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Diet-induced obesity in mice causes changes in immune responses and bone loss manifested by bacterial challenge

Amar, Salomon, Zhou, Qingde, Shaik-Dasthagirisaheb, Yazdani, Leeman, Susan
Proceedings of the National Academy of Sciences of the United States of America 2007 v.104 no.51 pp. 20466-20471
obesity, diet, overeating, tooth diseases, Porphyromonas gingivalis, bacterial infections, immune response, bone resorption, inflammation, tumor necrosis factor-alpha, interleukin-6, animal proteins, macrophages, cytokines, interleukin-10, mice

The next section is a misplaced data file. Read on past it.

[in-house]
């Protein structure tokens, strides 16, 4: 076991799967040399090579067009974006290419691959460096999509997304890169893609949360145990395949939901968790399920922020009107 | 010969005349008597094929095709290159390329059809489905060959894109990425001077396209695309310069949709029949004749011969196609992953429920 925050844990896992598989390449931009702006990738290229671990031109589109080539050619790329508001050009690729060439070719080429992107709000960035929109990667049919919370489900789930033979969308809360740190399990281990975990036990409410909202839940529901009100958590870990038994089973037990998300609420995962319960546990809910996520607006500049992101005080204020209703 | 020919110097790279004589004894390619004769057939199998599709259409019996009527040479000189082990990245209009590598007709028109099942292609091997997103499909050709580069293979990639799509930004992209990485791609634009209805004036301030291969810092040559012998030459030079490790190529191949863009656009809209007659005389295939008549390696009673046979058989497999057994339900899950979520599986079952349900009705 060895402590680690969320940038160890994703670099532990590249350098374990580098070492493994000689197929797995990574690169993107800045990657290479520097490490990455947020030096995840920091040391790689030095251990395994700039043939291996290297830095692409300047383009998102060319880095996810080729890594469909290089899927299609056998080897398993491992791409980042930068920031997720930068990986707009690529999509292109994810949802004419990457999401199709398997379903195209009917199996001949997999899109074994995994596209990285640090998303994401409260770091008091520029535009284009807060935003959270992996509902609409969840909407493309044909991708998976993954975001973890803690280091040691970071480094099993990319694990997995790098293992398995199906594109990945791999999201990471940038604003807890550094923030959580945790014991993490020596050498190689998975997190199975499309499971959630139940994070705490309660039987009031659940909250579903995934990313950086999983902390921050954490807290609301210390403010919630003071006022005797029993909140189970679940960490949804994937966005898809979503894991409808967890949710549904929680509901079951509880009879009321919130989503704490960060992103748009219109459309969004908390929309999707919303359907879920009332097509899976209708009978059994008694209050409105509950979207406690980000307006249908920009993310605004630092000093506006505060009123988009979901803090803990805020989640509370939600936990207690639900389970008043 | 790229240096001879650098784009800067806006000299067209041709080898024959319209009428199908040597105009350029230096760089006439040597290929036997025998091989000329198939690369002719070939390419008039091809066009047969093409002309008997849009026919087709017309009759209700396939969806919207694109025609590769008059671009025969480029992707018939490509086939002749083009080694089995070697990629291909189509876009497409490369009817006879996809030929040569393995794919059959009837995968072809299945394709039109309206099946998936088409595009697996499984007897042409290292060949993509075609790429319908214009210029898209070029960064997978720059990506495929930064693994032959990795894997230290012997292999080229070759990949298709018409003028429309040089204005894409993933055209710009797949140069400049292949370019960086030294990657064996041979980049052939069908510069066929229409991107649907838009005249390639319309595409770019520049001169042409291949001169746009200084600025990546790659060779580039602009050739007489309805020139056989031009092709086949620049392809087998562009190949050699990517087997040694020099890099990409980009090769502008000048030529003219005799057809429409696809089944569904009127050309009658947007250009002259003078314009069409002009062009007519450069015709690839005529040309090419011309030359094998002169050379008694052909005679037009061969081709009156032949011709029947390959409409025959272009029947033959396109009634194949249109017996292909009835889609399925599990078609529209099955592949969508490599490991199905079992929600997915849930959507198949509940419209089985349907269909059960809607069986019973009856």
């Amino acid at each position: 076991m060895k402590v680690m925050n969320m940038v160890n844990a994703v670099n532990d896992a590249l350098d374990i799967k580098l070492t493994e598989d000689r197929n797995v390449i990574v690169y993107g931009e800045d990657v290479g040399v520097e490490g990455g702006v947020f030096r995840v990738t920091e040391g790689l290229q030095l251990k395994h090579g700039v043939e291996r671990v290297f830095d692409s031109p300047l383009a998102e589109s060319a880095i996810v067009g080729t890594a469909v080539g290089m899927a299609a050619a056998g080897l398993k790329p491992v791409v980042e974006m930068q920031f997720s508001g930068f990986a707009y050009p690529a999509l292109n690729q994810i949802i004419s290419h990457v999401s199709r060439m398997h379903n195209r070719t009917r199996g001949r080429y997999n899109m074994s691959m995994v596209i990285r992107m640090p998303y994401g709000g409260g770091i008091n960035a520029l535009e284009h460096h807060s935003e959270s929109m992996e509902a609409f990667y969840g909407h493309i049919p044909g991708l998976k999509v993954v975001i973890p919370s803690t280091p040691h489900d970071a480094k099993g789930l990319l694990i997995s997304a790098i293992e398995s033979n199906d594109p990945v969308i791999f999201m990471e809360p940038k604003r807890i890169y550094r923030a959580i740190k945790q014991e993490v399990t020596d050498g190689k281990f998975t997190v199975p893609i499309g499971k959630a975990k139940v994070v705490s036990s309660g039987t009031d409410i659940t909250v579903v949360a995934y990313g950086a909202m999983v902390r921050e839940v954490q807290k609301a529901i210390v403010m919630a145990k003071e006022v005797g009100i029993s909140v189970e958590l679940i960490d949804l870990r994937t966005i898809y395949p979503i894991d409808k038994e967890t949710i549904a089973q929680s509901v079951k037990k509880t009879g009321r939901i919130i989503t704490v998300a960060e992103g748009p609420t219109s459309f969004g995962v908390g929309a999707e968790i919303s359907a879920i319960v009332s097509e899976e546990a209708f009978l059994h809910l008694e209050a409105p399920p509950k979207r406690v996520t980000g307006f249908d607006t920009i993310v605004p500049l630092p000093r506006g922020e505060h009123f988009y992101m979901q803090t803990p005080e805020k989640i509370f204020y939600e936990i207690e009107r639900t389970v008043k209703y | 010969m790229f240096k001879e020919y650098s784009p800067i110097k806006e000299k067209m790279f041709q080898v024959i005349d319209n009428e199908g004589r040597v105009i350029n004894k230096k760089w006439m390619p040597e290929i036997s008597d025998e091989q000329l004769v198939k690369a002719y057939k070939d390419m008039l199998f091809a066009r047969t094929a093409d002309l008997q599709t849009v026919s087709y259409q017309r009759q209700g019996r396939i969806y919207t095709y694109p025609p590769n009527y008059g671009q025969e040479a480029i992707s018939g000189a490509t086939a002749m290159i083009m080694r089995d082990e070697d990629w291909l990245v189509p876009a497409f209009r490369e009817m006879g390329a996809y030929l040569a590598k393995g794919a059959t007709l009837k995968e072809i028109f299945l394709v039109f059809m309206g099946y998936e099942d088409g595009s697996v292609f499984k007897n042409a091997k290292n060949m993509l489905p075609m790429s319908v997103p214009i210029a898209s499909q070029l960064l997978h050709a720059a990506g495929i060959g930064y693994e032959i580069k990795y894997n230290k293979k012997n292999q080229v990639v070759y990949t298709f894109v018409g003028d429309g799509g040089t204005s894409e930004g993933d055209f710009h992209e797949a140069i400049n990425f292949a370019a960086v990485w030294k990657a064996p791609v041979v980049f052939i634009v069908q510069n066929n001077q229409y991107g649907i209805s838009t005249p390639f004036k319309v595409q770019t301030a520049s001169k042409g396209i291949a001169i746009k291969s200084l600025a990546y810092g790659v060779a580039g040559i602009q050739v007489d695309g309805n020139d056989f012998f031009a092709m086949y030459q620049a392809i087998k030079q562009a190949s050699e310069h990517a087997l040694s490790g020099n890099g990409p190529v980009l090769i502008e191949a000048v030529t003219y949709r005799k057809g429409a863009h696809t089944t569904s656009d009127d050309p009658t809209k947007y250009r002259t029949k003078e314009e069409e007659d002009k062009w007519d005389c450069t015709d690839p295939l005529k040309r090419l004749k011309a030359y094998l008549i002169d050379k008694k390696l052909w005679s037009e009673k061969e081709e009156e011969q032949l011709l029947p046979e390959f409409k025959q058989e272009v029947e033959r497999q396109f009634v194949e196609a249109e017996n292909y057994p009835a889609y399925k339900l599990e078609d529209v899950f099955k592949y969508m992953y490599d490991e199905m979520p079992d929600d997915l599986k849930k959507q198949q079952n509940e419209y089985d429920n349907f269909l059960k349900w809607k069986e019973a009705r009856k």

Obesity has been suggested to be associated with an increased susceptibility to bacterial infection. However, few studies have examined the effect of obesity on the immune response to bacterial infections. In the present study, we investigated the effect of obesity on innate immune responses to Porphyromonas gingivalis infection, an infection strongly associated with periodontitis. Mice with diet-induced obesity (DIO) and lean control C57BL/6 mice were infected orally or systemically with P. gingivalis, and periodontal pathology and systemic immune responses were examined postinfection. After oral infection with P. gingivalis, mice with DIO had a significantly higher level of alveolar bone loss than the lean controls. Oral microbial sampling disclosed higher levels of P. gingivalis in mice with DIO vs. lean mice during and after infection. Furthermore, animals with DIO exposed to oral infection or systemic inoculation of live P. gingivalis developed a blunted inflammatory response with reduced expression of TNF-α, IL-6, and serum amyloid A (SAA) at all time points compared with lean mice. Finally, peritoneal macrophages harvested from mice with DIO and exposed to P. gingivalis exhibited reduced levels of proinflammatory cytokines compared with lean mice and when exposed to P. gingivalis LPS treatment had a significantly reduced recruitment of NF-κB to both TNF-α and IL-10 promoters 30 min after exposure. These data indicate that obesity interferes with the ability of the immune system to appropriately respond to P. gingivalis infection and suggest that this immune dysregulation participates in the increased alveolar bone loss after bacterial infection observed in mice with DIO.